Well John didn’t come over just to have pictures taken of his pretty Toy Soldiers (see previous post). We also tried a very small quick game of Bob Barnettson’s Two for Tea rules – which I had played at Mayday in Edmonton. We, however, played it with much bigger figures!
Most of the figures I used are some of the same figures from the aforementioned (see previous post), which were modeled, molded and cast by John himself (with a few Rafm figures thrown in here and there and the officers were from Old Glory ). I painted them up ages ago and just this past week rebased them on the stands you can see in the pictures below.
I currently have a pretty limited selection of troops; four French battalions and two English. So I set up a scenario where the English had set up a hasty defense of some town when they discovered a column of French were heading up the road. The French, too, were surprised by the presence of the English and marched onto the field in column. There were three victory locations; a crossroads, a log cabin and the town. Whoever controlled a majority of these at the end of 12 turns would win. The British could set up in any formation, anywhere on their half of the table. The French all had to set up in column and either the back edge of the last base in the column had to start at the edge of the table or columns could be up to 30cm/12” onto the table if they were on a road.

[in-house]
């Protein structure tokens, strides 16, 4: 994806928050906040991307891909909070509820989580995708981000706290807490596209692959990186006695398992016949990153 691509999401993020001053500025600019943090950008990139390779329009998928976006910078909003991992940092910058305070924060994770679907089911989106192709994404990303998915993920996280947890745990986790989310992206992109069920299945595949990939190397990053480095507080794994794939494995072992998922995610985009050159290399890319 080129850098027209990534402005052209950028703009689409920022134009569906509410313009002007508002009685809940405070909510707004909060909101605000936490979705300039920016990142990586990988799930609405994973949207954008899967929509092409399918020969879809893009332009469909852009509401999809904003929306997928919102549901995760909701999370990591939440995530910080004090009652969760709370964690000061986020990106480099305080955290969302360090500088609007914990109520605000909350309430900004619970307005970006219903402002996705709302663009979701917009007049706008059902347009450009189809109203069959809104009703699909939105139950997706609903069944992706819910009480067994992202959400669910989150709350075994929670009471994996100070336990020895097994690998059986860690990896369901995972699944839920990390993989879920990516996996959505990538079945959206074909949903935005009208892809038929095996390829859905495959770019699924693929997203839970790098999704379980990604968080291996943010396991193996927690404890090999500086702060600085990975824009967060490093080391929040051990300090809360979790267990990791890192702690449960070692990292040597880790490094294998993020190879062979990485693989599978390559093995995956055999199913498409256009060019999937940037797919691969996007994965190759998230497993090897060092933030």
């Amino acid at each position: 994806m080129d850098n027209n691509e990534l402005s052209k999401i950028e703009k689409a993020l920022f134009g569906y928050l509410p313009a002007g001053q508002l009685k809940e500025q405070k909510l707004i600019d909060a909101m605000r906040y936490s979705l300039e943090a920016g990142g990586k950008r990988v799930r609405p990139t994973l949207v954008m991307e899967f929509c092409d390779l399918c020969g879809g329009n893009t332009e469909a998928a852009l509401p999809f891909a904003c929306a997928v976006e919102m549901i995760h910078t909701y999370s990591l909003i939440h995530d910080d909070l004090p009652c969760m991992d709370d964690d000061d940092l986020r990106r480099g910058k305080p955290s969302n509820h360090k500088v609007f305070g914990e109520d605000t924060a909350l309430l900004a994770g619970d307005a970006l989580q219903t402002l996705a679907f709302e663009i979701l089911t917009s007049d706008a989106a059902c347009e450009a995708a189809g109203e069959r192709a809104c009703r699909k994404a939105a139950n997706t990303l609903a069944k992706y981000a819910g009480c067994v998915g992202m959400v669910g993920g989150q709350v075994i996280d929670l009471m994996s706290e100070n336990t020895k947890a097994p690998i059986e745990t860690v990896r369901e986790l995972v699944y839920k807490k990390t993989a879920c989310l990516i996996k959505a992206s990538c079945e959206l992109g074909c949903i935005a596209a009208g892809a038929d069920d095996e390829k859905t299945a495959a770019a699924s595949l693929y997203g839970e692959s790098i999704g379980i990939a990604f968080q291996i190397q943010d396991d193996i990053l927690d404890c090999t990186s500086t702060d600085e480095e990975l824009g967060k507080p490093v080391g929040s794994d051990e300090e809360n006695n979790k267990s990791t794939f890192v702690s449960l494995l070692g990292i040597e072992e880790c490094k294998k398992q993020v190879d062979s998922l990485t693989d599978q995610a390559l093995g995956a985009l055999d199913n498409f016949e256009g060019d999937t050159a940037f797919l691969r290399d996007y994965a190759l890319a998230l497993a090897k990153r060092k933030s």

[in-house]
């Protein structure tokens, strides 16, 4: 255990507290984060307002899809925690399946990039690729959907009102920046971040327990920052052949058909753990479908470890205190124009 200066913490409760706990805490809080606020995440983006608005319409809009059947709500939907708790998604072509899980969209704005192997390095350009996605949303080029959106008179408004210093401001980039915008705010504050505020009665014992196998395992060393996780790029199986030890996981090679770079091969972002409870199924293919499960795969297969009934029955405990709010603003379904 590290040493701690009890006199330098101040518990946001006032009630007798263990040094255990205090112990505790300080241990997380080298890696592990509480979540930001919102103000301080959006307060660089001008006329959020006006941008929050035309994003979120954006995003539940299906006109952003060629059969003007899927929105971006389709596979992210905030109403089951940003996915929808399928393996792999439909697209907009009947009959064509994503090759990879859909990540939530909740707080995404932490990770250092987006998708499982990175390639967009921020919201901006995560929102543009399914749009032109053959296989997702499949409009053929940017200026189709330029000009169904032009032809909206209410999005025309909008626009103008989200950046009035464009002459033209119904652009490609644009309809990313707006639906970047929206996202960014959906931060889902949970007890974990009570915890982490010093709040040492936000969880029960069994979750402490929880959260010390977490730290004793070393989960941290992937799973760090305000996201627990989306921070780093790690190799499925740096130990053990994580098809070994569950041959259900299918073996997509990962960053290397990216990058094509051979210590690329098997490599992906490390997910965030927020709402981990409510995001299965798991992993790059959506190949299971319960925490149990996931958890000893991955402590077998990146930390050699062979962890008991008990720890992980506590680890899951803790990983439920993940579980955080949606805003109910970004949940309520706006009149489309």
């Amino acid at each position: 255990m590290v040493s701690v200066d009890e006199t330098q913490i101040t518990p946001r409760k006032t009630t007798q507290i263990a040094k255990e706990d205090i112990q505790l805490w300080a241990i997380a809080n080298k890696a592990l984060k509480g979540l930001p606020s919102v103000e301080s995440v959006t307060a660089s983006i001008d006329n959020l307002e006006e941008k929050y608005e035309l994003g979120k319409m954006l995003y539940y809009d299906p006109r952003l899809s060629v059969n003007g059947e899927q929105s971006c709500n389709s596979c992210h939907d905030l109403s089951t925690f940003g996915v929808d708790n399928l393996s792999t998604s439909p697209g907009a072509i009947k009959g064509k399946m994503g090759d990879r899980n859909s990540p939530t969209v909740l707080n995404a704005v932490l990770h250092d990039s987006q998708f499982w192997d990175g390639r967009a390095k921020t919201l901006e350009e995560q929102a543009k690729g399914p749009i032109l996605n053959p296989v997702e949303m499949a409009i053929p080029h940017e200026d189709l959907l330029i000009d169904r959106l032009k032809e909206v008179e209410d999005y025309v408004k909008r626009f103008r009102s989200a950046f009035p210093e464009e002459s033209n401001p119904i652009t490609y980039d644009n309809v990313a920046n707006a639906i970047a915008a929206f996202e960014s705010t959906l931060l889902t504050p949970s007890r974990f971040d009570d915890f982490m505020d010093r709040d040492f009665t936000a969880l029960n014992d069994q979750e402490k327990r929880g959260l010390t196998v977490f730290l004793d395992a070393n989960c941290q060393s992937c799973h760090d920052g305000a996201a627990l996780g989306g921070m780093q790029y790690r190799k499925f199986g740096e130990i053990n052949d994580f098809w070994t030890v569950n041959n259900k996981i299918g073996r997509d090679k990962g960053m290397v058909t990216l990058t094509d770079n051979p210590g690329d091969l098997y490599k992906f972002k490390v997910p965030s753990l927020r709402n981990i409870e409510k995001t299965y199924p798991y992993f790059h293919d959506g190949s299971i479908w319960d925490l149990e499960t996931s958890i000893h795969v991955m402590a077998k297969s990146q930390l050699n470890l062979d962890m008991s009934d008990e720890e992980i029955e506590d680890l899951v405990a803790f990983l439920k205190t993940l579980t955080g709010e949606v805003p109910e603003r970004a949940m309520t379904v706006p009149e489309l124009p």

John decided to play the British and set up his defenders in line in front of the crossroads. I set up my French pretty much opposite him and we went at it!
For my first command/orders roll I threw an 11. End of turn one. Not a good start, as there was that silly time limit thing.
Things got moving on turn two. As I approached his musketry savaged two of my battalions but in the end strength of number carried the day and the British force broke and ran on or about turn 8. It was a pyrrhic victory at best as two of my battalions had been reduced to a single stand and the other two had also lost one, though none of my battalions were completely wiped out.
Here’s a couple pictures of the game (they are all taken at the same time just from different angles)
(Remember: click on the pictures for a bigger version)
The French aproach!
Same thing. Bird's eye view.
Same thing. Bird's eye view from the British side of the table.
Yep, you guessed it; Same thing. in this one you can clearly make out the crossroads (where the British colonel is standing) and the village in the background. The log cabin would have been off to the left.
It was fun. It was fast. We decided we should play again with some more units…
Next week Gary and I will be trying out Blitzkrieg Commander again.